I went to another photographer gathering last year at Fairview. It was on that trip that I lost a pair of hiking boots to the campfire. I had set them by the fire in an attempt to dry them out, but a log from the fire rolled out and just happened to land right on top of my shoes.

At the gathering this year, everyone was huddled around the same campfire trying to keep warm. The wind was so strong that you actually had to stand pretty close to the fire to really feel any heat. So it should come as no surprise that the fire again claimed another one of my shoes. An ember escaped the fire and managed to land right on top of my shoe - while I was wearing it. I dumbly didn't even notice that it was slowly burning a nice hole in the top of the shoe.

Wednesday, April 20, 2011

Brushy Creek

Arkansas is a fairly small state, so I'm amazed that there are still numerous places out there that haven't really been explored or photographed. After all these years, there are still some spectacular places that are well off of the beaten path - literally, since there aren't any trails through there and it's all a matter of bushwhacking through the woods.

The Blue Hole, in the southern reaches of the Ozark National Forest, is one of those places. Sure it has seen a few visitors before, but it isn't listed in any of the guidebooks, and there are no signs telling you how to get there. It's a place that I had been wanting to visit again, and finally had the chance last Friday.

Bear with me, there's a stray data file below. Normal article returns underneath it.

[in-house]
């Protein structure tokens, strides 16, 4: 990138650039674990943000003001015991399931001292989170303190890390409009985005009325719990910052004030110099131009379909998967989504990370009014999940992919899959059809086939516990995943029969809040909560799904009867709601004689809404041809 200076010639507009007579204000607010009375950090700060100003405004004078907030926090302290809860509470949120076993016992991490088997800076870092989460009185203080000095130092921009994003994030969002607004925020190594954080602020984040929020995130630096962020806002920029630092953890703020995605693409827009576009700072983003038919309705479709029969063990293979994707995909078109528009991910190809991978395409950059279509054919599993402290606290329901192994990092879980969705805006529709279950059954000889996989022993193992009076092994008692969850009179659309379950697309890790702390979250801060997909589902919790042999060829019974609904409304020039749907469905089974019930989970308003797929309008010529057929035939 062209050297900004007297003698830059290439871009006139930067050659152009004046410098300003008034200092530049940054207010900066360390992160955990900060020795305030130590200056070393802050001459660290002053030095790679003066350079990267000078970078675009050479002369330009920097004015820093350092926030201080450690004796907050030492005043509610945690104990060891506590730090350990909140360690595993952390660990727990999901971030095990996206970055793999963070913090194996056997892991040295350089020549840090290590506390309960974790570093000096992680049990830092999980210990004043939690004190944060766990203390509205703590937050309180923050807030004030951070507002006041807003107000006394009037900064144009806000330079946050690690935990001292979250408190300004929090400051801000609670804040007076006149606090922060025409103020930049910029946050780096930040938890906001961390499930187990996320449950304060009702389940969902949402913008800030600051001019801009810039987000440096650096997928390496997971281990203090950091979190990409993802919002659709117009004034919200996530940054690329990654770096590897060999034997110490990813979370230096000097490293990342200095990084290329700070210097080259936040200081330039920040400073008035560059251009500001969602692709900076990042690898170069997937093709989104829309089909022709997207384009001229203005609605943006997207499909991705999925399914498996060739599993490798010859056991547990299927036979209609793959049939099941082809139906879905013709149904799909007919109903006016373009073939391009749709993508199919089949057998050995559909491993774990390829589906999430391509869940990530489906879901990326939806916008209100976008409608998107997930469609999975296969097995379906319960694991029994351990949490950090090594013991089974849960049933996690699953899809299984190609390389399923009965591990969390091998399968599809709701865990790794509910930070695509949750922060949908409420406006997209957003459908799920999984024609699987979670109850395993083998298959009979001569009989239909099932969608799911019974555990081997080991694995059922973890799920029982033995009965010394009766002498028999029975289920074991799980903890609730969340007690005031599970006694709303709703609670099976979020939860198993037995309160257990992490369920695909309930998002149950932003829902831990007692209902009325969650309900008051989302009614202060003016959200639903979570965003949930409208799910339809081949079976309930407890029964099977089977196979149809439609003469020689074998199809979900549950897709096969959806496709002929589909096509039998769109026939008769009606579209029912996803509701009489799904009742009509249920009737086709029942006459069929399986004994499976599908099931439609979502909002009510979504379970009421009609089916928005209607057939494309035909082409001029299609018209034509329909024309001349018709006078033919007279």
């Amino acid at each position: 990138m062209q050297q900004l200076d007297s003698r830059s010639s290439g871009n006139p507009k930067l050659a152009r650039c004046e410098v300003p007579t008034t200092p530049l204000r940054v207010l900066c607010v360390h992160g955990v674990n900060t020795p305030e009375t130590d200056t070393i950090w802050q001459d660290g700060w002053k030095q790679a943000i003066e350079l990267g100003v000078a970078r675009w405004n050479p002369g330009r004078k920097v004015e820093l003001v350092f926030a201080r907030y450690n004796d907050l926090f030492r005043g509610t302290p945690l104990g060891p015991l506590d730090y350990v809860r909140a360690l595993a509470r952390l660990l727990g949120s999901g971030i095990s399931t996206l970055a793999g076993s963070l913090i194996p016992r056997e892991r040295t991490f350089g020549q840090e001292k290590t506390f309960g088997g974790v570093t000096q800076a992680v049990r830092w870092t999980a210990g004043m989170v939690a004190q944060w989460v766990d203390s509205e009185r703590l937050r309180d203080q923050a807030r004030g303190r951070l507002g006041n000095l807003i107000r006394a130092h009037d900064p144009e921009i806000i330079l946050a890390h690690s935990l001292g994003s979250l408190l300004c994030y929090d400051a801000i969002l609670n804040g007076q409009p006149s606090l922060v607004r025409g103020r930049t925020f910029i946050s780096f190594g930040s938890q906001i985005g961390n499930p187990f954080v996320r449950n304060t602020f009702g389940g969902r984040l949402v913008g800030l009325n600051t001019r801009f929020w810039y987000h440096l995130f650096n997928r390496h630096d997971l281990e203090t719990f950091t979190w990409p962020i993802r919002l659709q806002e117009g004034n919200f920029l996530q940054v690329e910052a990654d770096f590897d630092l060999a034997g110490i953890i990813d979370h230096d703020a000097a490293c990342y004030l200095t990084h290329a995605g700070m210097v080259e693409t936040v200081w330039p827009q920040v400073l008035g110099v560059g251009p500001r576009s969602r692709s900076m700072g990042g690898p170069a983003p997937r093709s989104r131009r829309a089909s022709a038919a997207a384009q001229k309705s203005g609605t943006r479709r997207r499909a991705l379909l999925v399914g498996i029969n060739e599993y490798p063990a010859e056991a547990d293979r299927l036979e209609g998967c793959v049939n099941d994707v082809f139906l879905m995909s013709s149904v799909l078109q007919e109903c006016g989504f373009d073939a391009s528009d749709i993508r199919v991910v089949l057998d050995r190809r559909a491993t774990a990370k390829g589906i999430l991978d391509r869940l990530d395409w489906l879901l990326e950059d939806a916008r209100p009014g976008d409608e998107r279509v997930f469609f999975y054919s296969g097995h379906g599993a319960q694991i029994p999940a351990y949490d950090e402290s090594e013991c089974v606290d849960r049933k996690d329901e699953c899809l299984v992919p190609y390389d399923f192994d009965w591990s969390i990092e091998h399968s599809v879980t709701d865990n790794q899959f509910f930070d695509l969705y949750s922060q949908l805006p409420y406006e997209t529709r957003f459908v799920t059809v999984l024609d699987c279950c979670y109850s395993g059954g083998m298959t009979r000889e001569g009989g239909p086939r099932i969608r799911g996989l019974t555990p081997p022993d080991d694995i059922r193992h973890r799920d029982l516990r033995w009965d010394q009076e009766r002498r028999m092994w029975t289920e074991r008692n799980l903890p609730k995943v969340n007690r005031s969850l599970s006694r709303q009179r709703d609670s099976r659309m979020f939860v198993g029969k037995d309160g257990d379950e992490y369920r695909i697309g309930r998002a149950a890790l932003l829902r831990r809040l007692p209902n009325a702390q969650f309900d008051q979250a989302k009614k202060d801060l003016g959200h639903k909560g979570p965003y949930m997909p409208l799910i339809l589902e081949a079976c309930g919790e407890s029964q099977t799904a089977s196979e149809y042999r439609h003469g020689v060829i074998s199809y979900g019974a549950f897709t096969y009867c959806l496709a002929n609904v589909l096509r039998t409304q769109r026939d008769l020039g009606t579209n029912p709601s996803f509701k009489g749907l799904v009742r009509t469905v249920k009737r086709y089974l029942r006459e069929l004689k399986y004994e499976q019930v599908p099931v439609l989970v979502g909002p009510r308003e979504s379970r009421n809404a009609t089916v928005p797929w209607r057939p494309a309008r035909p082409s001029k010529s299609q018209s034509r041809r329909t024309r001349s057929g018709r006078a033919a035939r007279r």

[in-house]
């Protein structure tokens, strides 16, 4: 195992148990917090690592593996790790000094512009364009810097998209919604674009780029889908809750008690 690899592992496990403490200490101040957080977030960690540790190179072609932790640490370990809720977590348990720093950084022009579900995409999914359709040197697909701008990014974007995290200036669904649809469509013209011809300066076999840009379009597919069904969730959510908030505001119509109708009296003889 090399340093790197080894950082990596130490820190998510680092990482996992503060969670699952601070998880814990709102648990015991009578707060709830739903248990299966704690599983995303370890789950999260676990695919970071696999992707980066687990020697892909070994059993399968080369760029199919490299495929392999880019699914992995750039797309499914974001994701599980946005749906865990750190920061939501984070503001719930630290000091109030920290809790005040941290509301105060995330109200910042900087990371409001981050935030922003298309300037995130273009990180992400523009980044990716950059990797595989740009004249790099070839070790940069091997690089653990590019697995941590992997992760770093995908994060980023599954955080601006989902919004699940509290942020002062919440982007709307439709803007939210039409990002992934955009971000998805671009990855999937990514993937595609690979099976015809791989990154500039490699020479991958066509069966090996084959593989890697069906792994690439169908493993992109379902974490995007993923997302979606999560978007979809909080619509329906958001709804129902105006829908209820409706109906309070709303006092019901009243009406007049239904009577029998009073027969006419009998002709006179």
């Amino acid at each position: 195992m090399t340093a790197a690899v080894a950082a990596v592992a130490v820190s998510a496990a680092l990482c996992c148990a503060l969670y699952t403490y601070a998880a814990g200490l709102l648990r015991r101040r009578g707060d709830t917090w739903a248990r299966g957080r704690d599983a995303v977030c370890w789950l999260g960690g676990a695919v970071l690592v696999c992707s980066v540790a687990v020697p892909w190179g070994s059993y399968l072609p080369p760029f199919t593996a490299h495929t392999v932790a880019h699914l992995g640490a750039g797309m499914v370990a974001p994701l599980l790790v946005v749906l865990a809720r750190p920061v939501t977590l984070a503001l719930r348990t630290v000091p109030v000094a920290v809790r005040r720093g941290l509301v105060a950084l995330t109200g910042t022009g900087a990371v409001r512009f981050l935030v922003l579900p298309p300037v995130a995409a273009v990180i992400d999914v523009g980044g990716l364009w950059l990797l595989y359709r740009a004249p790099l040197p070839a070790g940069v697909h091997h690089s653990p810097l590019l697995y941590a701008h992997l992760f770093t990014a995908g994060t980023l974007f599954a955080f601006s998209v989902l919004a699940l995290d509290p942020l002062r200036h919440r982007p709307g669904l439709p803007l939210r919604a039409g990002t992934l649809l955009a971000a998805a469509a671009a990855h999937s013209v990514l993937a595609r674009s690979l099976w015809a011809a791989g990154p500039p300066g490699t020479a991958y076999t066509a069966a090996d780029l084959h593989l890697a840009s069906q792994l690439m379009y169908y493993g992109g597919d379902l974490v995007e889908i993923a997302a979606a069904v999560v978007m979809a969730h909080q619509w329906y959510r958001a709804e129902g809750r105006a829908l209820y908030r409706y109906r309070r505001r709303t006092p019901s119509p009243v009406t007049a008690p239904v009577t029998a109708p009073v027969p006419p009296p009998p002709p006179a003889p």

I took the day off from work and met up with Zack Andrews and Matt Kennedy in Conway. I left before dawn, and hoped that the clouds would stick around. But as we left Conway and headed north, the clouds disappeared and were replaced with a brilliant blue sky. That would be fine, except sunny weather is the mortal enemy of waterfall photography.

But we continued on, intent to explore part of Brushy Creek (which flows through the Blue Hole). There are several waterfalls up there - I had heard of one that looked really neat (thanks Terry!), and we set out to find it. Zack also spent some time analyzing the topo maps and found a few drainages that looked promising.

We parked on the side of a dirt road, and set out into the woods. Quickly enough, we started heading downhill and alongside a small creek. The creek turned into a long cascade, which eventually emptied into a small waterfall. I set up the camera to get a few shots. Luckily it was still early enough in the morning that the waterfall was in shadow. But the sun was beginning to creep in - you can see the light hitting the trees in the top of the shot.
Waterfall hunting

Before too long the sun was out, which kinda ruined the good light needed for taking pictures. But we headed on and explored more of Brushy Creek. There was no trail, of course, but it was fairly level by the creek with just a few hills to scramble over. The worst thing about the hike were the briar patches. There were thousands upon thousands of thorns out there, which seemed intent on catching and snaring anything they could find. I spent most of my time on the hike trying to untangle myself from thorny vines, or from dodging thorns that seemed destined to scratch at my face or eyes. By the end of the hike, my arms and legs were covered in scratches (don't know how it got my legs, I was wearing pants after all). I looked like I had barely survived a mauling during a cat fight.